Uganda: In 1960s Education Excellence Was Talk of the Day—Today It’s How To Avoid Poisoning By Regime

Mutebi II
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Kabaka Mutebi II shown in healthier days--there are fears that he's a victim of poisoning. Photo: Facebook

[The View From Uganda]

In the early 1960s, then Prime Minister Milton Obote’s nationalistic policies were the rage. The 1964 Education Act sought to put Ugandans at the helm of running schools. Educational excellence was the talk of the day. Today Ugandans wonder who will be next to be kidnapped or killed. 

The 1960s education strategy was People Power in all but name. The boards of governors would be peopled by a predominance of government representatives; specifically Ugandan representatives. The plan was to make schools non-denominational, that way even ivied institutions such as King’s College Budo, the so-called Eton of Africa, would no longer be a “Protestant” school, or Kisubi a “Catholic” school.

At the time, a story on December 18, 1963 in the biggest newspaper of the day, Uganda Argus, called this Education Act nothing short of “revolutionary.” As every Ugandan agreed, it seemed the Act would set Uganda upon the same course that Ghana was on under Kwame Nkrumah. Ghana is renowned for its superb education system from that era—the country is today benefiting from that foundation. It was a glorious time indeed; a time of great achievements done in the name of what the Colonialists said were expectations too great.

Obote’s determination to ensure that government take full control of the education system was, as one writer said, the African descending into himself in order to find an inner strength, peace. The 1970 Education Act completed this revolutionary flourish. In Uganda's Development Plan for Education, 1964/65 up to 1970, enrollment was bolstered markedly.

Obote didn’t stop there. The second five-year plan, Work for Progress, declared, “The Government therefore attaches the highest importance to the expansion of secondary education, and much more will be spent on this than on any other branch of education during the Second Plan.”

At the time, a tertiary and secondary school teacher was being given the significance he or she deserved through an expanding education sector. Obote government's “Move to the Left”, namely The Common Man's Charter of 1969 gave every Ugandan more reasons to smile:

“We cannot afford to build two nations within the territorial boundaries of Uganda: one rich, educated, African in appearance but mentally foreign, and the other, which constitutes the majority of the population, poor and illiterate . . . We are convinced that from the standpoint of our history, not only our education system, inherited from pre-independence days, but also the attitudes to modern commerce and industry and the position of a person in authority, in or outside the government, are creating a gap between the well-to-do on the one hand and the mass of the people on the other . . . Our education system aims at producing citizens whose attitude to the uneducated and to their way of life leads them to think of themselves as the masters and the uneducated as their servants.”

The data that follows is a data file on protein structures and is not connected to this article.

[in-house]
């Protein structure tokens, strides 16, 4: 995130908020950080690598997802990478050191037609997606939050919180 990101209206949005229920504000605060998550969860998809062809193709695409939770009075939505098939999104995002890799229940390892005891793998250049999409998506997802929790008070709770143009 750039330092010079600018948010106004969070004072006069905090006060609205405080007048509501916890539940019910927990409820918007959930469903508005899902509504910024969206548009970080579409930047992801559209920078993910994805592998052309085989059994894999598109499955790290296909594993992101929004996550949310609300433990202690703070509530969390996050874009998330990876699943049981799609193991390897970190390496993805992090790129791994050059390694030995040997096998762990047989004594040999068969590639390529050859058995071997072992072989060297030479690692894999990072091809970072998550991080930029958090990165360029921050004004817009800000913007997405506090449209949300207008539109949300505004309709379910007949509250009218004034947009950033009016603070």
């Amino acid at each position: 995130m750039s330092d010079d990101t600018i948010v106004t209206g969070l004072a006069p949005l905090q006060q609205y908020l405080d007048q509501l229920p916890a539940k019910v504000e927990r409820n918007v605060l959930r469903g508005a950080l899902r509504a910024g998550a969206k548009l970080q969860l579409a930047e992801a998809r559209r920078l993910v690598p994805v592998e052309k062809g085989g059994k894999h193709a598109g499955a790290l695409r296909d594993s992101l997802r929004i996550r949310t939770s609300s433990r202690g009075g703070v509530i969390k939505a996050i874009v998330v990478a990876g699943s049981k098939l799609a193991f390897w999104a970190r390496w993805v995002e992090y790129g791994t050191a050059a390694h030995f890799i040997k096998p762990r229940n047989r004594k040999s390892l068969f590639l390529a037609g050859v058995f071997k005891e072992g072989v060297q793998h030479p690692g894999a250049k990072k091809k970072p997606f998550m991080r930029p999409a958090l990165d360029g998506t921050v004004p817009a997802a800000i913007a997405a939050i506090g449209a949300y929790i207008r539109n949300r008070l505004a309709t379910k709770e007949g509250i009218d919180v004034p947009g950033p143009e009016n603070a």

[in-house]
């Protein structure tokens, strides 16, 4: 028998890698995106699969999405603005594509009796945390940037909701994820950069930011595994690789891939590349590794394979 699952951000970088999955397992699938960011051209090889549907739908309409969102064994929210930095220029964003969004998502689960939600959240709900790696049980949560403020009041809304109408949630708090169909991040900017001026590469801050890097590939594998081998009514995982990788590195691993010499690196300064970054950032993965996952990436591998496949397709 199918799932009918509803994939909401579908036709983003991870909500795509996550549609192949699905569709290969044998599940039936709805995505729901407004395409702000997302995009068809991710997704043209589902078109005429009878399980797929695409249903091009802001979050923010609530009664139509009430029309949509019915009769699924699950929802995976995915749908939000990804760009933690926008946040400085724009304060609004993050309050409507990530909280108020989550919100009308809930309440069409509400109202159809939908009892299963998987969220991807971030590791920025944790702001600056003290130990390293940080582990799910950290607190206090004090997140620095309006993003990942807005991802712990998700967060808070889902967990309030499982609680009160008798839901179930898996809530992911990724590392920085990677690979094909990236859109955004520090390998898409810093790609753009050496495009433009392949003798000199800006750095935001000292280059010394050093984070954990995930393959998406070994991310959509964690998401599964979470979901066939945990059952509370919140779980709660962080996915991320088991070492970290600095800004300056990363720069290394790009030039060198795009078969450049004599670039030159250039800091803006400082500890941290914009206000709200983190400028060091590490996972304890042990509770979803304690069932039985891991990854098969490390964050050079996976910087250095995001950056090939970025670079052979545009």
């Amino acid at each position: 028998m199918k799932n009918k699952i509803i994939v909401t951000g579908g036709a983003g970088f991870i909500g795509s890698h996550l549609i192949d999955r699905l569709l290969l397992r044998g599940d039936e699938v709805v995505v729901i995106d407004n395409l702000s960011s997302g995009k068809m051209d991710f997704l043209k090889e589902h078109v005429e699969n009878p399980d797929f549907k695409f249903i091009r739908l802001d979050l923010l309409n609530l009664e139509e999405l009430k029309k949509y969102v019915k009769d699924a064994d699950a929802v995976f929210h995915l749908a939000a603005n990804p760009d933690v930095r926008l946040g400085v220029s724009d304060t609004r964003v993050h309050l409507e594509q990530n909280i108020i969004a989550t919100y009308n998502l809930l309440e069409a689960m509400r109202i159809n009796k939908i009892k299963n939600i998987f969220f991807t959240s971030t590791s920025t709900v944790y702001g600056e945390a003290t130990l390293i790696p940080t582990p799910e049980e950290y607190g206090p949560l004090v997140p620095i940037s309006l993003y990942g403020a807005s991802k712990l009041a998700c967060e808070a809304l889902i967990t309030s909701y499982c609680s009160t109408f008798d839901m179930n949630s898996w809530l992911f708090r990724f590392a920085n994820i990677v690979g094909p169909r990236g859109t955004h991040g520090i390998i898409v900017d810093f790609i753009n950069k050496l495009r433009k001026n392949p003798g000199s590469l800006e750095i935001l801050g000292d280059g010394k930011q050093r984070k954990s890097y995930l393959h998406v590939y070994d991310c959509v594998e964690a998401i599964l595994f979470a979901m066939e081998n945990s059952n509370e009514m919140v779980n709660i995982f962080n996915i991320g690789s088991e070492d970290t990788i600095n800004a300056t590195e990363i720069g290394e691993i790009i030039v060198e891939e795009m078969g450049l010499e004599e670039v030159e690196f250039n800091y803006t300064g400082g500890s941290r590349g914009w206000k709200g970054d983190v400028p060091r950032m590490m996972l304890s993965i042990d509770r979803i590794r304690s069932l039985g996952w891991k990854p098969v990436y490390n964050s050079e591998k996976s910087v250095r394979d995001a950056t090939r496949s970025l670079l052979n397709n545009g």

Those days when education was front-page story are long gone. Today’s Uganda is filled with fear and dread. 

Take, for instance, the electoral violence which on November 18 saw the killing of possibly more than 100 Ugandans—the state admits to 54 deaths—and scores of others abducted in broad day light. Now Kampala is buzzing with rumors that the ruling elite poisoned the ailing 

Kabaka Ronald Edward Frederick Kimera Muwenda Mutebi II, the monarch of Buganda, with its new tool Polonium-210. It is very scary that His Royal Highness Mutebi II may not live long enough to see his 67th birthday. The whole of Kampala is whispering. The Kabaka, who appeared in public for his 66th birthday at his Mengo Palace last Wednesday, looked like a shadow of his former self.

Before the whole country, a ghost in the place of the Kabaka showed up. At the Kabaka’s birthday celebrations, we all held our breaths in utter shock at what we saw. Surrounded by security personnel, Kabaka Mutebi looked beyond weak, wan, ailing, frail, and unhealthy or any other adjectives you may use to describe a man literally struggling to breathe.

It seemed like a herculean task for him to even attempt opening his eyes, as every time he tried they seemed to shut. The King seemed on the verge of dissolving to the ground into the nothingness his health has been reduced to. It was clear something severe was eating up the cultural head of Buganda. 

As everyone gasped in shock, sober heads decided to put two and two together as several well placed persons I spoke to claim that the Kabaka was poisoned. One source said it was no coincidence that the rapid downturn in the Kabaka’s health comes after his recent denunciation of the NRM leadership which is sinking Uganda.

Other prominent Ugandans have died under disturbing circumstances including Shiekh Nuhu Muzaata Batte, and most recently Kampala Archbishop Dr. Cyprian Kizito Lwanga.

 Kampala mayor, Erias Lukwago, is currently being treated in a hospital in Kenya of an undisclosed ailment.

From education as the national preoccupation in the 1960s, to how to avoid being kidnapped, tortured, killed, or poisoned in the year 2021.

God help us all. 

The columnist Matogo can be reached via 





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